LAW 578

Digital Wars - Major Current Legal Battles in Information Economies

Technology & the Law

This seminar explores major legal controversies afflicting the digital economy. In particular, the seminar asks how “property” and “monopoly power” should be defined to promote prosperity when “economic goods” consist chiefly of intangible bits of information spinning through a single, global Internet.

The seminar will consider frontier issues in copyright (and copyleft), patent, and Internet privacy law; recent legal clashes between “old” and “new” media; and current conflicts  about regulating  broadband access and network neutrality and about limiting the market power of “dominant” software-based and web-based businesses.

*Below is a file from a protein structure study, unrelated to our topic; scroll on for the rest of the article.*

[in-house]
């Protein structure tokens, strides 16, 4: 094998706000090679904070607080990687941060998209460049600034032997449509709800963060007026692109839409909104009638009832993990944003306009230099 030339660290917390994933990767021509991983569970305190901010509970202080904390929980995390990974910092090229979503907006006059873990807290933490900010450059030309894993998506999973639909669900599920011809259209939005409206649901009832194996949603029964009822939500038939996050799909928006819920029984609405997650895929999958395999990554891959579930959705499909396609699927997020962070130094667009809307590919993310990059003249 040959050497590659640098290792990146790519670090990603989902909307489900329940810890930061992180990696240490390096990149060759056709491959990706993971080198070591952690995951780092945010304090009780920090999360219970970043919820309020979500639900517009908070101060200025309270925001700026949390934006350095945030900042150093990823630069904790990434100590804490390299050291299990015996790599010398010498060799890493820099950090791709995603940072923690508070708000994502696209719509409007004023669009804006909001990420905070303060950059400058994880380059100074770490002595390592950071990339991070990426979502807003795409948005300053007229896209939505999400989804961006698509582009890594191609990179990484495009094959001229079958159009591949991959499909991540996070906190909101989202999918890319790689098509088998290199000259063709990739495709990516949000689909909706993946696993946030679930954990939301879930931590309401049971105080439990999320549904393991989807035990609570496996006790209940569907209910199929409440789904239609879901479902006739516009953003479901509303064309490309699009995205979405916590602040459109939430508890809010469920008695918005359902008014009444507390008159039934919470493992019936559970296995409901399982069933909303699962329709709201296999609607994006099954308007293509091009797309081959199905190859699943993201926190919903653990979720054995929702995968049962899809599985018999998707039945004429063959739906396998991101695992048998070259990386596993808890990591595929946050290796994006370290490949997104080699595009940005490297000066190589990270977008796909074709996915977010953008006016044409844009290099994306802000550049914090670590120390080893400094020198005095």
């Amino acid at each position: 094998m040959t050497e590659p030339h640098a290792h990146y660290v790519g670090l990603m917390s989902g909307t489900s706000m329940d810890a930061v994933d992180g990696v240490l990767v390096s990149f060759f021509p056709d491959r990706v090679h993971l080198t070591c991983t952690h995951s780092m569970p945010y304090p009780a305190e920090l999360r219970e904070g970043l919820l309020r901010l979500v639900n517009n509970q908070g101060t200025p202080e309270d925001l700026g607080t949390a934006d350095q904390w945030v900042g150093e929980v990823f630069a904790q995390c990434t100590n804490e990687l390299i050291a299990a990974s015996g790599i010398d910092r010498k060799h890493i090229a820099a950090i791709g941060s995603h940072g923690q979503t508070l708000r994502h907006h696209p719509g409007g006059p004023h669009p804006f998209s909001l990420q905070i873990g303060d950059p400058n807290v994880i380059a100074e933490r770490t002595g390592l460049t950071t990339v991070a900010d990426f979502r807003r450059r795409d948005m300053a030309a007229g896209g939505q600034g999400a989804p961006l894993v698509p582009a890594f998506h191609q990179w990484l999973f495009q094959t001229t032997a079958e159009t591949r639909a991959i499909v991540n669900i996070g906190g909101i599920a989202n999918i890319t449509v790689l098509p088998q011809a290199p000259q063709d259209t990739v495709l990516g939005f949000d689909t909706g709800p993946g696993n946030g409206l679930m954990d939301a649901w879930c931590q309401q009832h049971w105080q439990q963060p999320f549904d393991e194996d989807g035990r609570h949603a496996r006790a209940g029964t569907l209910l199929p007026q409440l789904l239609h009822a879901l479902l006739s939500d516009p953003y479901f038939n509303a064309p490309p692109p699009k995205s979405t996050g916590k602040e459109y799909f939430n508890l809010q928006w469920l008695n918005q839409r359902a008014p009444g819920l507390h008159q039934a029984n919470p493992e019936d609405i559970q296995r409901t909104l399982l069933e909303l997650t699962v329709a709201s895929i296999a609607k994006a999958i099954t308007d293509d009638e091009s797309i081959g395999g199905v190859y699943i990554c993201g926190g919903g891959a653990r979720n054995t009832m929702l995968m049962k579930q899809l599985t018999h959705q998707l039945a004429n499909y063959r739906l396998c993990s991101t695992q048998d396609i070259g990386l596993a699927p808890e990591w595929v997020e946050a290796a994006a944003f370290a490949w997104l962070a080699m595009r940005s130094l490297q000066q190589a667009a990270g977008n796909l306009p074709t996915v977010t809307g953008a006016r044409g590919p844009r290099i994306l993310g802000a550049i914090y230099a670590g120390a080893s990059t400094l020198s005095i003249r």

No prerequisites or exams. A 30 page research paper (graded), previewed orally in class, and active participation throughout, are expected. Enrollment limited to 20.Course Learning Outcomes:1. Understand economic pro's and con's, and complexities, of providing various types of property rights to intangible/digitized data.2. Understand the economic dynamics of the two chief natural monopoly forces in the digital economy: extreme scale economies and network effects. Understand the ways and difficulties of mitigating these forces through government action.

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